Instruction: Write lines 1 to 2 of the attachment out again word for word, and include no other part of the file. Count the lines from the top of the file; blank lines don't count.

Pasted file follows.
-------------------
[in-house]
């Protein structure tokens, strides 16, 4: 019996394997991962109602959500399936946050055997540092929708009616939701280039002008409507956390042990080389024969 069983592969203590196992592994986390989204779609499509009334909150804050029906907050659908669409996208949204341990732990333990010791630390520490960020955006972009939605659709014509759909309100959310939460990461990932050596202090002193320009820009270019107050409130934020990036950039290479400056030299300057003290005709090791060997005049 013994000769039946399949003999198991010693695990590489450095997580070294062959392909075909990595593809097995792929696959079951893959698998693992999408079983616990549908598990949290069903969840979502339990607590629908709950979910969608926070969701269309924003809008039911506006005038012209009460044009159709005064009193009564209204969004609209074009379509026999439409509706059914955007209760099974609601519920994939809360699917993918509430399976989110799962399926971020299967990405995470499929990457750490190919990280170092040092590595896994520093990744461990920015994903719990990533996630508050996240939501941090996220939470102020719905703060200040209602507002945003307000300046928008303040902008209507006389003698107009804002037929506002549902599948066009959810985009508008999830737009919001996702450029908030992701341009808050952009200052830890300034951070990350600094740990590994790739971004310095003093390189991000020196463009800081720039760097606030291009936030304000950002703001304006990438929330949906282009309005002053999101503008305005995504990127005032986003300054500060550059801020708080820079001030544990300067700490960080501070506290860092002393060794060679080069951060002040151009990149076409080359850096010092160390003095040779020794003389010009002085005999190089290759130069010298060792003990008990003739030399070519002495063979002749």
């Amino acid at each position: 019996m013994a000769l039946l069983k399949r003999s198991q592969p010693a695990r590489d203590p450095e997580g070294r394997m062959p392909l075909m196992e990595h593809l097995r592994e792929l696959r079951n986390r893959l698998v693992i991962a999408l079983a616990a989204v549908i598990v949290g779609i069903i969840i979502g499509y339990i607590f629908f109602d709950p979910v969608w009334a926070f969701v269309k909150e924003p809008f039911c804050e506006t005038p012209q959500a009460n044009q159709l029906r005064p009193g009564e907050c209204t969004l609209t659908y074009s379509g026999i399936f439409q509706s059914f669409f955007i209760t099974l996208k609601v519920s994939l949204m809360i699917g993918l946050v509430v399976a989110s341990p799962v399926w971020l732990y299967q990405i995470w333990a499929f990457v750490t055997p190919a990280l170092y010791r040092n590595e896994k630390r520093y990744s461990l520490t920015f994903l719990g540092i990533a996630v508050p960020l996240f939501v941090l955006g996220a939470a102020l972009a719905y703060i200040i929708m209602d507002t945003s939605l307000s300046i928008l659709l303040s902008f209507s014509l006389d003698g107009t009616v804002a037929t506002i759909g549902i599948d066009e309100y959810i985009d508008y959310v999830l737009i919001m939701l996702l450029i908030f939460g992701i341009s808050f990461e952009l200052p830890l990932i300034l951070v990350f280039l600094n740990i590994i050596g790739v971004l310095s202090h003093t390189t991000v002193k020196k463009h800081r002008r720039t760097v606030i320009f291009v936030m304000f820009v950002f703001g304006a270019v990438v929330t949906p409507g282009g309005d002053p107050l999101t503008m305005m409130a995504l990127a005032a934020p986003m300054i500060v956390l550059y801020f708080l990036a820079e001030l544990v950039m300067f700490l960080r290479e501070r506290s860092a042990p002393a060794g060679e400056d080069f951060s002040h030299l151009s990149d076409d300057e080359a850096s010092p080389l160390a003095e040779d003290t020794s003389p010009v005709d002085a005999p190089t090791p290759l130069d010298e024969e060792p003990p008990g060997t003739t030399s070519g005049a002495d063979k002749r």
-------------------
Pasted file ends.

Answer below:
[in-house]
């Protein structure tokens, strides 16, 4: 019996394997991962109602959500399936946050055997540092929708009616939701280039002008409507956390042990080389024969 069983592969203590196992592994986390989204779609499509009334909150804050029906907050659908669409996208949204341990732990333990010791630390520490960020955006972009939605659709014509759909309100959310939460990461990932050596202090002193320009820009270019107050409130934020990036950039290479400056030299300057003290005709090791060997005049 013994000769039946399949003999198991010693695990590489450095997580070294062959392909075909990595593809097995792929696959079951893959698998693992999408079983616990549908598990949290069903969840979502339990607590629908709950979910969608926070969701269309924003809008039911506006005038012209009460044009159709005064009193009564209204969004609209074009379509026999439409509706059914955007209760099974609601519920994939809360699917993918509430399976989110799962399926971020299967990405995470499929990457750490190919990280170092040092590595896994520093990744461990920015994903719990990533996630508050996240939501941090996220939470102020719905703060200040209602507002945003307000300046928008303040902008209507006389003698107009804002037929506002549902599948066009959810985009508008999830737009919001996702450029908030992701341009808050952009200052830890300034951070990350600094740990590994790739971004310095003093390189991000020196463009800081720039760097606030291009936030304000950002703001304006990438929330949906282009309005002053999101503008305005995504990127005032986003300054500060550059801020708080820079001030544990300067700490960080501070506290860092002393060794060679080069951060002040151009990149076409080359850096010092160390003095040779020794003389010009002085005999190089290759130069010298060792003990008990003739030399070519002495063979002749």